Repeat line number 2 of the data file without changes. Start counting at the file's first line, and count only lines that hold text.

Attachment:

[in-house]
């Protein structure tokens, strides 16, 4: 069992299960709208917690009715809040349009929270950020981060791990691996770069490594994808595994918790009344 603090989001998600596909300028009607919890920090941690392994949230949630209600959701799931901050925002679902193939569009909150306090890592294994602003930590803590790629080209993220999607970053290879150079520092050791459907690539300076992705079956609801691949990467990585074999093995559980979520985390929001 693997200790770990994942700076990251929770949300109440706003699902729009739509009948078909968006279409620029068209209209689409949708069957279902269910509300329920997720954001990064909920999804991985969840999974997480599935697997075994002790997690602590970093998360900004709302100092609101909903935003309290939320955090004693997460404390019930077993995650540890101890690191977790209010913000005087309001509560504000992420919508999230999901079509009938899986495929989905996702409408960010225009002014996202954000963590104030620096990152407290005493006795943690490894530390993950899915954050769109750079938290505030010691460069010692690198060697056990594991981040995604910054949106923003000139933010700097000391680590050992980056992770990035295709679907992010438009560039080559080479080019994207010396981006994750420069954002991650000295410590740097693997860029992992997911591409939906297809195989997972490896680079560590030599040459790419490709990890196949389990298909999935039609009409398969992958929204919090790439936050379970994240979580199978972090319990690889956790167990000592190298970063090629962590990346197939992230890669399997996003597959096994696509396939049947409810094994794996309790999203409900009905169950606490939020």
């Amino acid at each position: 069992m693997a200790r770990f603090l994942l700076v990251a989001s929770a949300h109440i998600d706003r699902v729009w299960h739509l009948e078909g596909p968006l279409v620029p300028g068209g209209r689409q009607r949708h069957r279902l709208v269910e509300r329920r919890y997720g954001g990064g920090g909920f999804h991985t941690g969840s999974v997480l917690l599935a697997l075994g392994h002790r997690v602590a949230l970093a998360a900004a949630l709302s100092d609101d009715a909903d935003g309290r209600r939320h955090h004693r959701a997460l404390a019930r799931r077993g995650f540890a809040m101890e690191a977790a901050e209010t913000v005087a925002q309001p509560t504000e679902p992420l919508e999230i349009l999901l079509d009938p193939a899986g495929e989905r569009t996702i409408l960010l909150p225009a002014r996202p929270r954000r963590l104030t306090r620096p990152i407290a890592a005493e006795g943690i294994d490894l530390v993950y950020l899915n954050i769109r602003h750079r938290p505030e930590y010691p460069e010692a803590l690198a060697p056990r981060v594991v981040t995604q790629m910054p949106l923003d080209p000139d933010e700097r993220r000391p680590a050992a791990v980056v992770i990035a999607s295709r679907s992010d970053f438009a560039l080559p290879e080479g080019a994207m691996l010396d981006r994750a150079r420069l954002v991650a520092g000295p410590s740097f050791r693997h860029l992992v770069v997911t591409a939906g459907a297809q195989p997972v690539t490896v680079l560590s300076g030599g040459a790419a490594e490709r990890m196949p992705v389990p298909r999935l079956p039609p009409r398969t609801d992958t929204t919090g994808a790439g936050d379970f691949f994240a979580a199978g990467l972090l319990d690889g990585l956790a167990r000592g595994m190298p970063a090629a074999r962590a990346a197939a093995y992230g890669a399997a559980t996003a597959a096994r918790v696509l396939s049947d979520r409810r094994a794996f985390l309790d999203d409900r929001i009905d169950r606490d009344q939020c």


């Protein structure tokens, strides 16, 4: 069992299960709208917690009715809040349009929270950020981060791990691996770069490594994808595994918790009344 603090989001998600596909300028009607919890920090941690392994949230949630209600959701799931901050925002679902193939569009909150306090890592294994602003930590803590790629080209993220999607970053290879150079520092050791459907690539300076992705079956609801691949990467990585074999093995559980979520985390929001 693997200790770990994942700076990251929770949300109440706003699902729009739509009948078909968006279409620029068209209209689409949708069957279902269910509300329920997720954001990064909920999804991985969840999974997480599935697997075994002790997690602590970093998360900004709302100092609101909903935003309290939320955090004693997460404390019930077993995650540890101890690191977790209010913000005087309001509560504000992420919508999230999901079509009938899986495929989905996702409408960010225009002014996202954000963590104030620096990152407290005493006795943690490894530390993950899915954050769109750079938290505030010691460069010692690198060697056990594991981040995604910054949106923003000139933010700097000391680590050992980056992770990035295709679907992010438009560039080559080479080019994207010396981006994750420069954002991650000295410590740097693997860029992992997911591409939906297809195989997972490896680079560590030599040459790419490709990890196949389990298909999935039609009409398969992958929204919090790439936050379970994240979580199978972090319990690889956790167990000592190298970063090629962590990346197939992230890669399997996003597959096994696509396939049947409810094994794996309790999203409900009905169950606490939020």